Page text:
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Pennsylvania DOT Requirements For Non-Commercial Class "B" Driver's License For Motorhomes Over 26,000 pounds

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2 minutes ago, jleamont said:

2brew, because it's not a CDL I was told you do not need a licensed driver to go with you. I got that from the lead CDL test administrator at the Reading PA location.

they will ask you to perform a full air brake test and Pre-trip just as its outlined in the CDL manual. While driving make certain to observe the bridge weight and height postings, after you cross they will ask you what the sign behind you read. If you can handle the coach on the road and pass the stuff above you should be good. They were more relaxed with a non-CDL than the regular CDL.

 

Thanks, that is good info to know. It is what that testing center told me when I received my Class B Permit. I've never done the Air Brake Test but it doesn't seem that impossible. I believe this is the test PennDOT Requires:

PennDOT air Brake Test

- With the engine running, build the air pressure to governed cut-out (typically 100-125 psi).
Shut off the engine. Turn on the key but do not start the engine, chock your wheels, if necessary, release the parking brake(s). Check the air gauge to see if the air pressure drops more than two (2) psi in one minute for single 
- Then, fully apply pressure to the foot brake and hold for one (1) minute. Check the air gauge to see if the air pressure drops more than three (3) psi in one (1) minute for single . If the air loss is greater, check for leaks and fix before driving the vehicle. You could lose your brakes while driving.
- Begin fanning off the air pressure by rapidly applying and releasing the foot brake. Low air warning devices (buzzer, light, flag) should activate before air pressure drops below 60 PSI.
- Continue to fan off the air pressure. At approximately 40 PSI to 20 PSI the parking brake valve should close (pop out). 
- Check rate of air pressure buildup. When the engine is at operating RPM, the pressure should build from 85 to 100 psi within 45 seconds.

_______________________________________

Also found a youtube video Air Brake Test for UTAH, which I beleive is similar.

Thanks again for the info...

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Hello all,

Just a bit of an update on my Non-commercial Class B Drivers testing experience. I went to my DMV test appointment yesterday in Chambersburg, which oddly is in a strip mall between D I C K's Sporting goods and Allure Beauty Supply. My appointment was at 0900hrs. As stated numerous times within this thread, it is believed by some that no other Class B or better licensed driver needed to accompany me to the test. However, I mentioned to my niece's husband that I wasn't certain if I needed a licensed driver to accompany me and he volunteered to go with me, he has a CDL license.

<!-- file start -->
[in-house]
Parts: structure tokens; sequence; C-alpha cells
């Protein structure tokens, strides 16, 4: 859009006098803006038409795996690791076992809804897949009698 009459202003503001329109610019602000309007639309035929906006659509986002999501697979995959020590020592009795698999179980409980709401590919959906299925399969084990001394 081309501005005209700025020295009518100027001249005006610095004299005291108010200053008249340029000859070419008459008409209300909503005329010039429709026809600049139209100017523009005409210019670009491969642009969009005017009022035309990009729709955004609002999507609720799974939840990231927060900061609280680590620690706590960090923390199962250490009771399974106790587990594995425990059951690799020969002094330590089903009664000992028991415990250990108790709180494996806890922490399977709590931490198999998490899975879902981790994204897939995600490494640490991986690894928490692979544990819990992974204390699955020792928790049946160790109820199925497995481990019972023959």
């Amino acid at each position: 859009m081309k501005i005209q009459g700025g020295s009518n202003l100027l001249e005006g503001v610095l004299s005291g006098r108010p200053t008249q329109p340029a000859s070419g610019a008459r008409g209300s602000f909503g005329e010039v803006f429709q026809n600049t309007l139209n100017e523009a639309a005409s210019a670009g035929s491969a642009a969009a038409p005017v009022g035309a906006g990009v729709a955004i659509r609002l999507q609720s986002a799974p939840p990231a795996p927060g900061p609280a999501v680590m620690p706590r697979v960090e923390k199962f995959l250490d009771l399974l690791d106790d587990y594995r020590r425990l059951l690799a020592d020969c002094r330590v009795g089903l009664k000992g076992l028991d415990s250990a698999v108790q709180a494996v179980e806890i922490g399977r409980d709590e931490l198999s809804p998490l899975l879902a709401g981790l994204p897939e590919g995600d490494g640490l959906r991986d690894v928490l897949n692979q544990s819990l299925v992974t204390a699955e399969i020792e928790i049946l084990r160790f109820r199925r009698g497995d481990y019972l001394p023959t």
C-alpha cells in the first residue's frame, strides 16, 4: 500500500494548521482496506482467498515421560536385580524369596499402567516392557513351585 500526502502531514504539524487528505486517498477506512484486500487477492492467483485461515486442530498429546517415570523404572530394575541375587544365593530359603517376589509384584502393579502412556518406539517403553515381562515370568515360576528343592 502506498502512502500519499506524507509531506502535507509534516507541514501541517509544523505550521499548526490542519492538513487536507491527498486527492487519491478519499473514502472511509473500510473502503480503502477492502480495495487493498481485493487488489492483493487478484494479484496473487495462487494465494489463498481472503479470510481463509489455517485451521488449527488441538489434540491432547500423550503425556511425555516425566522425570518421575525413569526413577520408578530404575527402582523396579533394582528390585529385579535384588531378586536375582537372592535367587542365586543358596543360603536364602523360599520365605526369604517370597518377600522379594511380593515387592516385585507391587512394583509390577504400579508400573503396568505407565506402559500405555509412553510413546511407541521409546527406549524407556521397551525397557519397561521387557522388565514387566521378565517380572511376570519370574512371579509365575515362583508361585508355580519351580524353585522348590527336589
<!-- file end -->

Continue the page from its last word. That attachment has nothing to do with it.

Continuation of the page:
So I arrived at the center at 0830, went inside and asked the lady at the front reception desk where I should go. She said park in one of the four parking spaces in the front. I informed her I was in a 43' motorhome. Oh she said, well then just stand in one of the spaces and look for a bald guy to come by... ??? OK. So I stood in the space. after about 20 minutes I see the bald fellow named Mike. He ignored me, standing in the space, so I went over to him, told him I had a 0900 appointment. He looked at me a bit strange and said just pull into the parking space. I informed him that I was here in a 43' motorhome, he looked at me a bit perplexed, then without a word, turned and walked into the building. I waited a bit in my space LOL then decided I'd better go see what was going on, so I went inside. Mike was speaking with the receptionist by this time and I could tell they was a bit of confusion. After a bit Mike turned to walk out the door and noticed me standing by the door, he said oh, I don't do that test, a fellow now working at the counter would be giving me my test and he'd be delayed for a while and the test will take an hour. I said OK, exactly which guy and what is his name and where should I wait. He said the guy is Pete, pointed to a fellow working at the counter and said go ask him where he'd like you to wait. So I waited till Pete was done with his counter customers, went to Pete and asked where he'd like me to park. He told me to park out toward the parking lot exit and he'd be a while, then the lady working next to him asked me if I had a licensed driver with me, I informed her that I did, she said oh, OK. So I moved my coach, and returned to the counter waiting area to wait for Pete. I was within ear-shot of him and he'd not noticed I'd returned. Clearly he hadn't tested anyone for a while and he was refreshing his memory running through the requirements with his co-worker. After about 30 minutes he gathered all his clipboard materiel and his tablet computer and started for the exit.  So I approached him in the parking lot. He said OK, lets go. I told him that I was a bit uncertain as to what exactly the test would include, he said don't worry it's not too complicated.